Instead, I feel a bit blindsided.

My parents were never happy about the two decades this man had on me. Of course, I know now, they were right to be concerned.

They were correct that I deserved to feel special, and enjoy a relationship without an ex-wife and small children around.  At just 19, I hadn’t had that yet.

My parents knew because they were only a bit older than my partner. So he knew, too.

But, this is what pisses me off: he didn’t care.

He never once said to me, “think about where we’re going in this relationship, I know this is a big ask, with an ex-wife and kids.”

He never said, “Go and live in London with your sister, because that’s your dream and you should get to do that. I’ll still be here if you want.”

Sure, I was an adult and a consenting one at that. Sure, I made the decision to live his life stage and not my own.

But as anyone in their 40s knows, you have no way of fully understanding what those sacrifices mean in your 20s.

But. He. Should. Have. Known.

We couldn’t get pregnant, because he was a smoker, and combined with his age, his seed was dead.

He never said to me, “I don’t want you to give up your dream of having a child”, because he already had kids, so he wasn’t thinking of what life would be like without them. We only conceived because of IVF, and he resisted his contribution to that constantly.

Because he wasn’t thinking of me as an individual, he never thought he was asking anything special of me. It all suited him – so why would he alert me to the sacrifices I was making – the sacrifices he wouldn’t have made at his age?

Ultimately, I’m very glad he didn’t let me go because I am so grateful for the son we eventually created.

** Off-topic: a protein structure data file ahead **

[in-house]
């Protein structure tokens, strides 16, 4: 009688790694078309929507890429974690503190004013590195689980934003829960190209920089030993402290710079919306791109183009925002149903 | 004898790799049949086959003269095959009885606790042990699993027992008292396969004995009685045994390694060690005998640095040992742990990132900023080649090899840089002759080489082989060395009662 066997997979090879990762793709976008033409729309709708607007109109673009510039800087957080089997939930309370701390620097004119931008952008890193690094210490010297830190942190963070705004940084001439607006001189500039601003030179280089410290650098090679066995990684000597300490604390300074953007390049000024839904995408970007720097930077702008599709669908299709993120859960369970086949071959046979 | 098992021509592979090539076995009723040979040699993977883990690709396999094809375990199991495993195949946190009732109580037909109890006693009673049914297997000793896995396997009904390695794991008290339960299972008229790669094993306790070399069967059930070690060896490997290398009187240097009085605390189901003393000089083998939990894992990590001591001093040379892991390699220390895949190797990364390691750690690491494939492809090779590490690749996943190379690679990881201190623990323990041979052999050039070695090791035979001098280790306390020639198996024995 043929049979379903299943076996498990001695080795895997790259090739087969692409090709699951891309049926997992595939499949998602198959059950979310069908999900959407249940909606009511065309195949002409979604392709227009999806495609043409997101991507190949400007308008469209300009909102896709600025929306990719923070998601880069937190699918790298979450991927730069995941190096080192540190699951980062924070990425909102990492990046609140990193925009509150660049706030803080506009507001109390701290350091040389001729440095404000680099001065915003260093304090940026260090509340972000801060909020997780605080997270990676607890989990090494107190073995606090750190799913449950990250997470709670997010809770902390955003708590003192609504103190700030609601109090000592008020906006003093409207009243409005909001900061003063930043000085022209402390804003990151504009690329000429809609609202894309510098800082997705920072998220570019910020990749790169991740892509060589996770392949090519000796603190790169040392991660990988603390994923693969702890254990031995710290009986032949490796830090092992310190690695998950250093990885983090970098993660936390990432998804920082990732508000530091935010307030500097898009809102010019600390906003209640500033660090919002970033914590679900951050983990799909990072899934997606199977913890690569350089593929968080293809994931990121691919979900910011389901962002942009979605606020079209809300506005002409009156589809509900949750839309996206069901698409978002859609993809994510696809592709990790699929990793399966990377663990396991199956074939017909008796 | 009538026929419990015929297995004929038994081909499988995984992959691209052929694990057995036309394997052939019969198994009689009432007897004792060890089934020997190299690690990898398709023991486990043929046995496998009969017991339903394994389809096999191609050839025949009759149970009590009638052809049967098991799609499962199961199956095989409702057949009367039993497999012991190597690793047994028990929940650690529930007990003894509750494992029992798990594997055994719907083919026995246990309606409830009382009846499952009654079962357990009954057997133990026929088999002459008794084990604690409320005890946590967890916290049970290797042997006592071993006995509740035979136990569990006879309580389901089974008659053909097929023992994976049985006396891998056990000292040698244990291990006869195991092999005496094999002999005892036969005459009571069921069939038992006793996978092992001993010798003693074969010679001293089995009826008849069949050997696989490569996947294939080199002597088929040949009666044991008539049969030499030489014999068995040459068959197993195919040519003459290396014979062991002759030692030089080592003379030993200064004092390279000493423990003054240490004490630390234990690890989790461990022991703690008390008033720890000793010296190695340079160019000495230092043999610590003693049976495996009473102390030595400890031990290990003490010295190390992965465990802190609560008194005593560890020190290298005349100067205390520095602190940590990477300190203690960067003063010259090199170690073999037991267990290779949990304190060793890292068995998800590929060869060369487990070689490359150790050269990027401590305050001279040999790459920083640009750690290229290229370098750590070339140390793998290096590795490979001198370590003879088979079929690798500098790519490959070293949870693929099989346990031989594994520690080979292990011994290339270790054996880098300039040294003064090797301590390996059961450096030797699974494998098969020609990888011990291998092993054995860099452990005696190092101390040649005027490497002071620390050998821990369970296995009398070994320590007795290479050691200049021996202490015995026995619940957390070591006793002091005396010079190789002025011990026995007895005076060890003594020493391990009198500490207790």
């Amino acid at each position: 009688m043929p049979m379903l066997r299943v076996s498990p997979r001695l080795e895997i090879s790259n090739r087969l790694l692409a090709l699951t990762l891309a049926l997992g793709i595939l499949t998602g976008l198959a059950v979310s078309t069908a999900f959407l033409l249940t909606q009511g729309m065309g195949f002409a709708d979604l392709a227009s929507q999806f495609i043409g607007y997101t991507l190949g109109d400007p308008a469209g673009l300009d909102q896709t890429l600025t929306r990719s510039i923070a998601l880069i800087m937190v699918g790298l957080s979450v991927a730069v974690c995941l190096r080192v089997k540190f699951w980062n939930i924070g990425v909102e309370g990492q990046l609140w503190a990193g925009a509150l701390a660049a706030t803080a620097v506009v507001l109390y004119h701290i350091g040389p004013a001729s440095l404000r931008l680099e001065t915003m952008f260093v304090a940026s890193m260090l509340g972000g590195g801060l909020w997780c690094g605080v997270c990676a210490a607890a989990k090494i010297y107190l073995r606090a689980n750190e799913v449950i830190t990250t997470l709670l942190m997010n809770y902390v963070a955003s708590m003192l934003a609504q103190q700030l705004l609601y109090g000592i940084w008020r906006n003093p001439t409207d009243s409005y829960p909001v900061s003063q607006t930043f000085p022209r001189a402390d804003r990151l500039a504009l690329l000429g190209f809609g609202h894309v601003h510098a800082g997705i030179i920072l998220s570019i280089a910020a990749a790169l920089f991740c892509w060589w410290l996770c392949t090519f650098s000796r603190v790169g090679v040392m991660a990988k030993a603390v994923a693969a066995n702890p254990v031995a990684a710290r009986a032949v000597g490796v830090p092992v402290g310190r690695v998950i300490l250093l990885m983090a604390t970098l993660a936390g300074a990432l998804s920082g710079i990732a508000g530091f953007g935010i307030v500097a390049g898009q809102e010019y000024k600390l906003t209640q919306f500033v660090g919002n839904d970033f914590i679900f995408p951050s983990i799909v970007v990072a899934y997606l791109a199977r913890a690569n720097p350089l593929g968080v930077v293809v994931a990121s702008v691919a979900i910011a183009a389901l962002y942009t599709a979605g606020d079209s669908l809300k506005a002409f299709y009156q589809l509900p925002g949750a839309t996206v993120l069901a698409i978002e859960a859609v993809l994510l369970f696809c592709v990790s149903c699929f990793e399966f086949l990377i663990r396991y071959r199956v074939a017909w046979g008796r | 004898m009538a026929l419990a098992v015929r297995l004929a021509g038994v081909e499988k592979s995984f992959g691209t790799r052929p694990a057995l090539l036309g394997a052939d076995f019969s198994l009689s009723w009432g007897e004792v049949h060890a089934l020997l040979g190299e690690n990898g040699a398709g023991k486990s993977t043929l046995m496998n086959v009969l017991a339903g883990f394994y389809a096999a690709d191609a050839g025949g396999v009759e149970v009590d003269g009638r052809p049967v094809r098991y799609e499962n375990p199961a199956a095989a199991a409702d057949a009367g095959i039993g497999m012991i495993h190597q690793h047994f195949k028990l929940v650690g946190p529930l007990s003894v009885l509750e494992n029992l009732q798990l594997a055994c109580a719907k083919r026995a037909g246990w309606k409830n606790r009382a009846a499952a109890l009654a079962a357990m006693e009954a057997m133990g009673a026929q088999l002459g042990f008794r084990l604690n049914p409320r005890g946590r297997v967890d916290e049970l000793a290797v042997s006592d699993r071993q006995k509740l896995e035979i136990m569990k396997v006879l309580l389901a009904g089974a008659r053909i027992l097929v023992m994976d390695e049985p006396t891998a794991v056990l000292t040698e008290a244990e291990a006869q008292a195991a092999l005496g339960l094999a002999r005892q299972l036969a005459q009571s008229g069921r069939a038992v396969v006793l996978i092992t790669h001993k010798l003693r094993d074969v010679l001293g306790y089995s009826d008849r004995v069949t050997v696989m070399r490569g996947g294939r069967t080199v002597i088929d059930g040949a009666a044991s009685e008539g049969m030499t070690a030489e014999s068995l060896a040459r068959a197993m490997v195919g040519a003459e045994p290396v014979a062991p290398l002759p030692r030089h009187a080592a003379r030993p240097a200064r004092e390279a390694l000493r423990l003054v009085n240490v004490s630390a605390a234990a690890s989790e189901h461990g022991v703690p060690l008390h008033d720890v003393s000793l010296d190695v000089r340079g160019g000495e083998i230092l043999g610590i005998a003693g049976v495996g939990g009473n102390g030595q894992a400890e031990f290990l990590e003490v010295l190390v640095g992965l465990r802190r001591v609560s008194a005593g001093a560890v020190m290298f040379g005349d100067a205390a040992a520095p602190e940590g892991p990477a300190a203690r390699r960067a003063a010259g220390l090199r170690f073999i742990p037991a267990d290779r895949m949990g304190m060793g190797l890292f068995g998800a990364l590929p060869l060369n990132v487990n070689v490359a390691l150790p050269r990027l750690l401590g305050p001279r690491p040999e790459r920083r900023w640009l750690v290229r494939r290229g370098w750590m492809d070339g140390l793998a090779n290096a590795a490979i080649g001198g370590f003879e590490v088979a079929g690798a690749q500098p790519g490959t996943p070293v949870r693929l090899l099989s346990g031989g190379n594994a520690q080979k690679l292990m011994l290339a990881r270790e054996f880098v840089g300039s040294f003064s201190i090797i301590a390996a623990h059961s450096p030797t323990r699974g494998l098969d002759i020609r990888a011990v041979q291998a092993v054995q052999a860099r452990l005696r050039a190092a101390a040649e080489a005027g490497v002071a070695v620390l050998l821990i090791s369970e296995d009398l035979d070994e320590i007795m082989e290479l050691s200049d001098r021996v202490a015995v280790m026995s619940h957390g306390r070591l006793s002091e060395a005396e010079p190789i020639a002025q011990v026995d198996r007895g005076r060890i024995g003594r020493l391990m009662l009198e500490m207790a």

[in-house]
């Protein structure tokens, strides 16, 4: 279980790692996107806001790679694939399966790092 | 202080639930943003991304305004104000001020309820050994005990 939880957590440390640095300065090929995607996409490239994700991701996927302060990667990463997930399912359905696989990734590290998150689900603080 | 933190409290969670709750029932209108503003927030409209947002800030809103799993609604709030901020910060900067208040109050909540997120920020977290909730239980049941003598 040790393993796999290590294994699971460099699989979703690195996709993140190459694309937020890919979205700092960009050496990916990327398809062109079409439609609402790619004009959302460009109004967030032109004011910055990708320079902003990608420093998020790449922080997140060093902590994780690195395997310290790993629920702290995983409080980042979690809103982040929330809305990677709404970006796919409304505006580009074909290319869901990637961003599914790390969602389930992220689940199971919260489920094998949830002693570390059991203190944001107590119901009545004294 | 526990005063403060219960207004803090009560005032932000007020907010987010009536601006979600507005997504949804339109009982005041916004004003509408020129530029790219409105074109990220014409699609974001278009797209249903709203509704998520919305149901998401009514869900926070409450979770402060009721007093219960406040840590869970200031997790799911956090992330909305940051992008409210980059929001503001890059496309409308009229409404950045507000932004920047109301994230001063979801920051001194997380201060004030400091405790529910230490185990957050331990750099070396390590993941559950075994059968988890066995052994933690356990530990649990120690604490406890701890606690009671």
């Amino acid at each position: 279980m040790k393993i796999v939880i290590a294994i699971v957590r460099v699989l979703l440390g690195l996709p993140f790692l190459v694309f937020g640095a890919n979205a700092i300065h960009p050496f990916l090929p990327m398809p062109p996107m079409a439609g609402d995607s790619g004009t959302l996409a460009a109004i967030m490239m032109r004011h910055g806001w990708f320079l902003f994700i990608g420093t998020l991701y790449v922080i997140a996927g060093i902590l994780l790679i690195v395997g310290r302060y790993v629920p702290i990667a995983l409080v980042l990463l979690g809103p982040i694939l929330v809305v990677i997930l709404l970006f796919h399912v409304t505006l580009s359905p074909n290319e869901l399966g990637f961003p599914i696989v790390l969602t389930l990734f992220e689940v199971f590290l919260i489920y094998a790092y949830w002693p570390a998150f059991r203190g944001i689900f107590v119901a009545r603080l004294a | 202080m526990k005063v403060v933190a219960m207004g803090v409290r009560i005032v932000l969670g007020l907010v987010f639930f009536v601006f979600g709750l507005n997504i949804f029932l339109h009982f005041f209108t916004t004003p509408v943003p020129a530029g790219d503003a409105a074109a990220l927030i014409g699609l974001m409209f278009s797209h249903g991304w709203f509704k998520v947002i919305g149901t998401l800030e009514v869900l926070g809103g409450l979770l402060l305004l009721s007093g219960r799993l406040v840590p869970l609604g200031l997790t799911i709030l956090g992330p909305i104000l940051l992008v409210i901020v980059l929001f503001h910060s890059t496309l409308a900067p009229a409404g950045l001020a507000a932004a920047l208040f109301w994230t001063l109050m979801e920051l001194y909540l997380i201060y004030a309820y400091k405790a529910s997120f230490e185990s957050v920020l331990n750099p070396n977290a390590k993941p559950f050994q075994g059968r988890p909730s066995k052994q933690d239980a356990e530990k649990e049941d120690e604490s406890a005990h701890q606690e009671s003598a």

But I would never ask the same thing of anyone I was dating. In fact, last year I split with a great guy – who was 28 – for this very reason: that I wouldn’t have any more kids, and he wanted a big family. I couldn’t give him that – so the right thing to do was let him go.

Because I loved him and wanted more for him.

Because I know how it feels to realize that someone didn’t consider the bigger picture for me.

So while I was obviously a consenting adult, the huge power imbalance certainly taints my memories of our decade together. As many of us recognize, with such an imbalance, one person has a greater influence. And more knowledge.

Isn’t that at the core of what we find problematic about Woody and Soon-Yi? And even Monica and Bill?

I’ll always feel that my ex was a grown up, and I was just becoming one; which is why I know better than to take advantage of anyone like that.


This article was republished with full permission from mamamia.com.au. You can read the original version, here.

If you liked this story, read more like it on mamamia.com.au:

At 36, I Never Thought I’d Meet The Love Of My Life On Tinder. Or That He’d Be 21.
Inside The World Of ‘Paid Dating’: Two Women Share Their Stories.
How Dolly Alderton Managed To Sum Up The Loneliness Of Dating In Just A Few Sentences